Protests in Egypt that appear on the verge of toppling President Hosni Mubarak mark an historical moment for the Middle East, President Obama said Thursday.

"We are watching history unfold," Obama said in remarks at Northern Michigan University. "It's a moment of transformation that's taking place because the people of Egypt are calling for change."


Obama offered no details about U.S. expectations for a transition in Egypt, but the senior Democrat on the House Foreign Affairs Committee said Mubarak likely will transition most of his constitutional powers to his new vice president. 

Rep. Howard Berman (Cailf.) told The Hill on Thursday the White House has indicated Mubarak might not leave office outright, but will hand most of the legal powers of Egypt's top office to Omar Suleiman.

"Technically, he would still be president, but without" the powers of the presidency spelled out in that nation's constitution, Berman said in a brief interview.

A Berman aide said it remains unclear how much authority Suleiman would receive or what role the powerful Egyptian military might play in the government. Mubarak is exepcted to speak publicly very soon.

Obama was briefed by phone on the situation in Egypt by National Security Adviser Tom Donilon during a flight on Air Force One. 

The president said he would have more to say on Egypt "as this plays out."

But Obama appeared to praise the protesters who have pushed for the change in Egypt, saying "it's young people who have been at the forefront."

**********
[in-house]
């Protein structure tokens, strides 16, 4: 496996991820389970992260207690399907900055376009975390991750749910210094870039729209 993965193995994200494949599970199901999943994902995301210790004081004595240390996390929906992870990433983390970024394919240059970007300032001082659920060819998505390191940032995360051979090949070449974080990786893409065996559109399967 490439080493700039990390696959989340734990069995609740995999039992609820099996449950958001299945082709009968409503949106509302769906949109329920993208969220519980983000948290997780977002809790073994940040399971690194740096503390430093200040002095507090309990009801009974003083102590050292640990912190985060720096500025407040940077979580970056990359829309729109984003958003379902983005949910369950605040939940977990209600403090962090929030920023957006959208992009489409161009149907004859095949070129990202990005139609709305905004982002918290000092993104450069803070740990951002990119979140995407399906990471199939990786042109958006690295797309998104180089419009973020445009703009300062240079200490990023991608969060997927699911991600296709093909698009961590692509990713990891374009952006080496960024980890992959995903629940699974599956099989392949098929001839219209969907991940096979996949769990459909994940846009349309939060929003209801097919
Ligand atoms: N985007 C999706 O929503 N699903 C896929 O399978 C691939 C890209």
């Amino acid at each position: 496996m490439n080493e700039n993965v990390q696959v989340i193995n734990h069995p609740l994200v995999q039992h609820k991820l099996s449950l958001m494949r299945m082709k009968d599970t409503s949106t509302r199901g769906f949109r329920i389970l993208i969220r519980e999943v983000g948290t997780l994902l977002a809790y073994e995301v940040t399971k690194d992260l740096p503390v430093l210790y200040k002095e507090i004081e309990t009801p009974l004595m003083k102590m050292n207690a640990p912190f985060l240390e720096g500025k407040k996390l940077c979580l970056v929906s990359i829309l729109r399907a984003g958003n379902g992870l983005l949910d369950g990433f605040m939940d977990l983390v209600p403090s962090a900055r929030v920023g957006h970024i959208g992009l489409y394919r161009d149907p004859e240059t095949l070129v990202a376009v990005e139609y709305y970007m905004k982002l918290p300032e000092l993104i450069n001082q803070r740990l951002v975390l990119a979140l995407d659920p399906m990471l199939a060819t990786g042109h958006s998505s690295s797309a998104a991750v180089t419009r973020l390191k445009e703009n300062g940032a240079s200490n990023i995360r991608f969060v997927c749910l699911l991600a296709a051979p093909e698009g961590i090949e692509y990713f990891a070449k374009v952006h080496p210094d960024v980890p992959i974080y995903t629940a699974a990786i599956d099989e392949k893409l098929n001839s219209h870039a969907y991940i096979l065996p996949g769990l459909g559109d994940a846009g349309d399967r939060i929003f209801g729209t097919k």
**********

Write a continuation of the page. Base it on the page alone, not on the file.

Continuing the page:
"A new generation — your generation — who want their voices heard," Obama said.

If there is a transition in Egypt, it remains to be seen whether new powers there will be friendly to the United States. Many of the demonstrators in Cairo have criticized the U.S. government for backing Mubarak for decades. There are also fears that Islamist political group the Muslim Brotherhood could take power. 

The president said that while the situation in Egypt is still fluid, he wants the protesters in Egypt "to know America will continue to do everything that we can to support an orderly and genuine transition to democracy in Egypt."

Mubarak has faced weeks of protests in the streets of the capital and outside it, and pressure from President Obama to hasten the government transition. Mubarak said last week that he would step down in September, when elections are scheduled, but he has resisted pressure from the White House to do so "now."

Mubarak warned there would be "chaos" if he were to leave office immediately.

The administration has remained in close consultation with the Egyptian government; Vice President Biden phoned his Egyptian counterpart, Suleiman, on Tuesday.

This post was last updated at 1:59 p.m.